The amount of the rubber component in the composition is preferably at least about 3% by weight, more preferably about 5 to about 15% by weight, based on the weight of the polyolefin composition, for the same reasons as mentioned before. The amount of the polymer having a functional group can be optionally selected depending upon the reactivity to be imparted, but in order to obtain a sufficient effect of the present invention, an amount of from about 1 to about 10% by weight based on the weight of the polyolefin composition is preferred. A polymer which is unstable to heat and is apt to cure or decompose (even if it has a functional group) cannot be used in this method.

A stabilizer, a pigment, a filler or the like as mentioned before can be similarly added to the above composition.

The effect of the present invention is exhibited more remarkably by employing the above-mentioned two production processes in combination, for example, see Example 11.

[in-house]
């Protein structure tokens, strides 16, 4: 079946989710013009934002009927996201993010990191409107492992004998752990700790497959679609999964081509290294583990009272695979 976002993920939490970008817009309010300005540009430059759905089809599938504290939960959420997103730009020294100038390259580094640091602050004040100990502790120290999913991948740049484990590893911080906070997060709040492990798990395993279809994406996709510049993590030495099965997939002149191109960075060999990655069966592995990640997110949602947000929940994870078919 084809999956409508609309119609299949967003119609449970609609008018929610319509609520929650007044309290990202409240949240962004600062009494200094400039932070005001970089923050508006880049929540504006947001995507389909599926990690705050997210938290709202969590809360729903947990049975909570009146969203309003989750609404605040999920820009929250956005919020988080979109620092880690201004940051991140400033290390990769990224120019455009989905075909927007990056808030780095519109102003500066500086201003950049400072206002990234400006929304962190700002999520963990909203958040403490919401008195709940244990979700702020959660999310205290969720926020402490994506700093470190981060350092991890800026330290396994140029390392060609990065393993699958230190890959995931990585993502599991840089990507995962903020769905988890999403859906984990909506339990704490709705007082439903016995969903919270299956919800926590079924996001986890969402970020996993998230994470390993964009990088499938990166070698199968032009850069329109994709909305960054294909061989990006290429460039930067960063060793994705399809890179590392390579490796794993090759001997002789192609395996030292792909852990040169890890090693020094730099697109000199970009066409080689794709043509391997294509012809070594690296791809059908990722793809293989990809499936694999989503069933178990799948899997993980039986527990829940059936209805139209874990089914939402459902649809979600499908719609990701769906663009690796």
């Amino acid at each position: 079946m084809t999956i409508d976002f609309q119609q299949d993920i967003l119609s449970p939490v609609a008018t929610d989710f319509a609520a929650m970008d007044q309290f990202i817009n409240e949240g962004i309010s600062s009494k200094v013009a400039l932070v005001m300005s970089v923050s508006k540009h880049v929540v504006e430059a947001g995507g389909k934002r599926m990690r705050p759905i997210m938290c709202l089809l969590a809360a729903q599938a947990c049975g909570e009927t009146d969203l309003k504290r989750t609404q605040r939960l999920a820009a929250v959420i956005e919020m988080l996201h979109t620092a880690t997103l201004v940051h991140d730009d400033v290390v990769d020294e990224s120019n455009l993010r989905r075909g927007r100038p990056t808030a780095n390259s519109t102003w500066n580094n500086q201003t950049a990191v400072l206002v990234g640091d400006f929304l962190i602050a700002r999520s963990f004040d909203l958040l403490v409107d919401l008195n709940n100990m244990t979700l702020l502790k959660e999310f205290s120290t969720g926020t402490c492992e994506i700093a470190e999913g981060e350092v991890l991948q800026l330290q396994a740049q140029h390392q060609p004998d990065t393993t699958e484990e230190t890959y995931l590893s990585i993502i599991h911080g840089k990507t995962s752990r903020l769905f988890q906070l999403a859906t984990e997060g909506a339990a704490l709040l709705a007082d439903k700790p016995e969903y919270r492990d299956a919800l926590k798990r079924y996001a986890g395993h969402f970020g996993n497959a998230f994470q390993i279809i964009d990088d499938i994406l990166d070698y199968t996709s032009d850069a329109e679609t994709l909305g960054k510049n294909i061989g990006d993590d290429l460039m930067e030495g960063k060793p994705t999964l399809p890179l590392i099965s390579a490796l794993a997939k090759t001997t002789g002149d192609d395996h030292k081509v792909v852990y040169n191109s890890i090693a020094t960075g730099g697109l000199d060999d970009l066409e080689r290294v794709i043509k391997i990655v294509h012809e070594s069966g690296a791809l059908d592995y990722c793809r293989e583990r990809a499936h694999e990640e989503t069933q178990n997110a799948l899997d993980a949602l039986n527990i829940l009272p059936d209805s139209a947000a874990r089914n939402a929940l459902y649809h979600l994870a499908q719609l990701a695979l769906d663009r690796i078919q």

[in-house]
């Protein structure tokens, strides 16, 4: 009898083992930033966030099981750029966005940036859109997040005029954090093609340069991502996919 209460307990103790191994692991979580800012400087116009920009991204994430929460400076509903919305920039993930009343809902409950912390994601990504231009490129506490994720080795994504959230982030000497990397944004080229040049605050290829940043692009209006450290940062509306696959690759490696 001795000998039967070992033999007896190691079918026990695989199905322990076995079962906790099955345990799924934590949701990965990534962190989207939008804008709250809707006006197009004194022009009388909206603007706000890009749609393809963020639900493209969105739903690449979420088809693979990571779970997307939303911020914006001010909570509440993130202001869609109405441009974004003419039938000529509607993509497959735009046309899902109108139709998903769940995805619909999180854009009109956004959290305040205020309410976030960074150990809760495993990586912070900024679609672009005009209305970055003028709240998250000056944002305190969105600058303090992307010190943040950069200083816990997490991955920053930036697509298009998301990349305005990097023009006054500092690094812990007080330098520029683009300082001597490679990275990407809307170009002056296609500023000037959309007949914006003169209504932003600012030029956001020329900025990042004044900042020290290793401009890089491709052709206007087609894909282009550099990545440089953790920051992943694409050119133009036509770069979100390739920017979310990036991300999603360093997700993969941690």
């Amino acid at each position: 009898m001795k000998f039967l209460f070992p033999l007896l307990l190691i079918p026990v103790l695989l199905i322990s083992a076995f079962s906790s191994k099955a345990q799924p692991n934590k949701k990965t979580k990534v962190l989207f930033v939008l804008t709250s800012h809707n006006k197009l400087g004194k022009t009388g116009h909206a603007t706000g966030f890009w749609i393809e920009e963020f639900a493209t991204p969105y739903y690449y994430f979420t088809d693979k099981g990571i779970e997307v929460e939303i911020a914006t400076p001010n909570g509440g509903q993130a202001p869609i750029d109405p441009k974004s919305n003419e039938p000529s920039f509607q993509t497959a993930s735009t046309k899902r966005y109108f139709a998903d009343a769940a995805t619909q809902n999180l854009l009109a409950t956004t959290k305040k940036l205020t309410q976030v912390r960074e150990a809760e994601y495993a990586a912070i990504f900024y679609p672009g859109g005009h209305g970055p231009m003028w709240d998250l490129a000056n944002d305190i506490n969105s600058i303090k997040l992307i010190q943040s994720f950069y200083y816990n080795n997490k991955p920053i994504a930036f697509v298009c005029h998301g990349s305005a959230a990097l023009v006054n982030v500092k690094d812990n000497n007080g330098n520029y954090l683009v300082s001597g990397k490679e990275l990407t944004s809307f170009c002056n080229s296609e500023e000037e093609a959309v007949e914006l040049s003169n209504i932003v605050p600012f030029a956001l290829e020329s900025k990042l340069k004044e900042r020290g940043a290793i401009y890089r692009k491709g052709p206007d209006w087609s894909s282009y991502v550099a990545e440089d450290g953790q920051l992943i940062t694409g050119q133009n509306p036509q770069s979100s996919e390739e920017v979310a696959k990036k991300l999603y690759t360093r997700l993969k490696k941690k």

The surface of the polyolefin composition molding obtained by any process shows a reactivity corresponding to the functional group which the polymer used has. That is, since the surface described above reacts with a resin having a group reactive with the functional group thereof, it is possible to react the same with a composition containing such a resin for secondary processing of the polyolefin molding, such as a paint, an adhesive, a dyestuff or the like. For example, since a molding comprising a composition containing a hydroxy group, amino group, amide group or the like reacts with isocyanates, it shows good adhesiveness to an urethane paint. Further, in the case of using a polymer having an epoxy group, such shows good adhesiveness to an urethane paint, a phenol paint and an alkyd paint, and in the case of using a polymer having an amide group or an N-methylol group, such shows good adhesiveness to a melamine paint. The coating of such paints can be conducted in a conventional manner.